Pay Discrimination Begins With Bias, Is Abetted by Pay Secrecy

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Bad enough that the Supreme Court’s decision yesterday will keep many workers from suing their employers for pay discrimination. Worse, it’ll reinforce bosses’ penchant for keeping workers’ pay a secret from everyone else. Here, from Pamela Kruger in the Huffington Post (bolds mine):

[The Court] overturned a jury’s award to Lily Ledbetter, a Goodyear Tire and Rubber Company supervisor of 19 years who earned as much as 40 percent less than her male co-workers, finding that employees must complain within 180 days of each alleged discriminatory pay decision in order to prevail. (Never mind that employers often do their best to hide pay discrimination, or that wage gaps tend to widen over time, as subsequent raises are based on the original low pay.)

Pay discrimination begins with bias: an employer values the work of an employee less because of his or her race, gender, religion, disability. But it’s clearly abetted by the secrecy surrounding pay that we take for granted in the American workplace.

Do you know what your colleague in the cubicle next door makes? Or your boss? Or the intern?

Why the secrecy? You might argue it’s a cultural thing: we Americans are touchy about money, and we don’t like our neighbors to know exactly how many eggs we’ve got in how many baskets. You’d be wrong. This culture of secrecy surrounding pay is fostered by employers to serve employers.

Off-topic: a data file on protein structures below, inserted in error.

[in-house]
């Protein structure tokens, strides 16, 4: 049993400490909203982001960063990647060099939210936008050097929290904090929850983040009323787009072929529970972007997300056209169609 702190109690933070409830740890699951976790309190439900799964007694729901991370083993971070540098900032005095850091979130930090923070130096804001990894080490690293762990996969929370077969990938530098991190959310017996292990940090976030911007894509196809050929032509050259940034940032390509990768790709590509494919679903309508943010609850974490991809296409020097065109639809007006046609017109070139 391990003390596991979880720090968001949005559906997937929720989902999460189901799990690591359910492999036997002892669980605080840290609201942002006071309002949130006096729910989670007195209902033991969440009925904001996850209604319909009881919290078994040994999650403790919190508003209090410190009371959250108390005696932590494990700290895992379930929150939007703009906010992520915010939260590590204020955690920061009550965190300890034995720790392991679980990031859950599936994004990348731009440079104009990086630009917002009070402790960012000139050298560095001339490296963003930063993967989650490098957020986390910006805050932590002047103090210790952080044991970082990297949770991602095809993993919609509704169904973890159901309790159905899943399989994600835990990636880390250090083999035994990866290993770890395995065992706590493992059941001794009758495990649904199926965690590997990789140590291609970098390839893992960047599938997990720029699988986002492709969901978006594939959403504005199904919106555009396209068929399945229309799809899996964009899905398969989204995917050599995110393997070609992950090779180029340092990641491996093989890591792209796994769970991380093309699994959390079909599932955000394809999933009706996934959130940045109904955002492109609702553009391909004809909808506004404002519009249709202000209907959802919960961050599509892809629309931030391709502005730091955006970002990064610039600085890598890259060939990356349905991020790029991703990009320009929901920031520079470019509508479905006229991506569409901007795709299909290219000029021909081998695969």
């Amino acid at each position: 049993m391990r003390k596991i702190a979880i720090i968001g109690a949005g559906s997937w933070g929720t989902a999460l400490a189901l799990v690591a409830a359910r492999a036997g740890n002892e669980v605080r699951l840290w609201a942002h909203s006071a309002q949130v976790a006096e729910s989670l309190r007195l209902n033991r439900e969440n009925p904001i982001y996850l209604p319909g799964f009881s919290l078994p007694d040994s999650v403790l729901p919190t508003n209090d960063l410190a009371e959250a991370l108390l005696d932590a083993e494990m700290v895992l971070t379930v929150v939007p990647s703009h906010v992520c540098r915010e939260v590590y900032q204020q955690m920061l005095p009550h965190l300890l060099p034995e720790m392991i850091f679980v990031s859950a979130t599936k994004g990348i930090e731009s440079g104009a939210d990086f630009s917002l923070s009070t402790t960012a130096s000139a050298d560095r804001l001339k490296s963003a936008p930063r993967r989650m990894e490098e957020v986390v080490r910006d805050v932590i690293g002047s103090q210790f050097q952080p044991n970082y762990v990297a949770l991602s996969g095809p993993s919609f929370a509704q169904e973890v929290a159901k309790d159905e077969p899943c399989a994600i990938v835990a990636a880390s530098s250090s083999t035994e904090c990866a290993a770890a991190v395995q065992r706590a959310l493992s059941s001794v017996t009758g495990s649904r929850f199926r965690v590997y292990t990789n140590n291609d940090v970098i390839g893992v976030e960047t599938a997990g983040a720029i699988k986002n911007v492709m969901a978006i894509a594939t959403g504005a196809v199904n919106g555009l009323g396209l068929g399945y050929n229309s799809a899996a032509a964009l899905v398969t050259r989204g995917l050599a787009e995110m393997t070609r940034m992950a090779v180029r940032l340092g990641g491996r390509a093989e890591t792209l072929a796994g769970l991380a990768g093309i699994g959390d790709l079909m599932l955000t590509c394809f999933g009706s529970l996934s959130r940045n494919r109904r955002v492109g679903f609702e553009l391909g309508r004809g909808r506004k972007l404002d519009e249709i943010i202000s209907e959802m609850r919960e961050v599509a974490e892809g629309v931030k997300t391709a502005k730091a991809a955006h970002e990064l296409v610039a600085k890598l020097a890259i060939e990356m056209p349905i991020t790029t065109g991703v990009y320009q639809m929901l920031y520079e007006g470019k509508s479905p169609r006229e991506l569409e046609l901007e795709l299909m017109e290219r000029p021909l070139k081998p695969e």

It goes like this. I’m hiring two people of equal qualifications for two equal positions. I offer Jill $35,000, a not-unreasonable offer for an entry-level post in this industry. She takes it. I offer Jack $35,000, but he demands $40,000, citing offers by competitors and his vast potential. I relent, thinking, well, Jill will never know.

A year later, when it comes time for the annual reviews, I give them commensurate bonuses. But because Jack’s base pay started higher, the gap in pay widens. And so on and so forth, until, at retirement, Jill has earned seven dollars to Jack’s 10, and must accept a lifestyle 70% as nice as his.

But for me, the employer, Jill was a bargain. I got the real thing at 30% off.

What would have happened if, at hiring time, Jack and Jill had shared the details of their offers? Or if I, the employer, had been forced to post it on an internal web site listing all salaries of all workers?

In reality, I’m not an employer; I’m not even a manager. Thus I’m in no position to expose other people’s salaries. And I’ve had mixed experiences when I’ve revealed mine. I once convinced two colleagues of the same rank and similar experience to ask for raises based on my (higher) salary. But I shared with a new colleague what I make (he asked), I saw his face twist in the horror of the wronged. He’s avoided me ever since, even though I’m quite sure he makes more than I do now.

The Supreme Court decision is egregious and wrong-headed, and the law about the 180-day time limit must be changed by Congress. But we can do something right now to help our fellow workers by busting up the conspiracy of silence on salaries.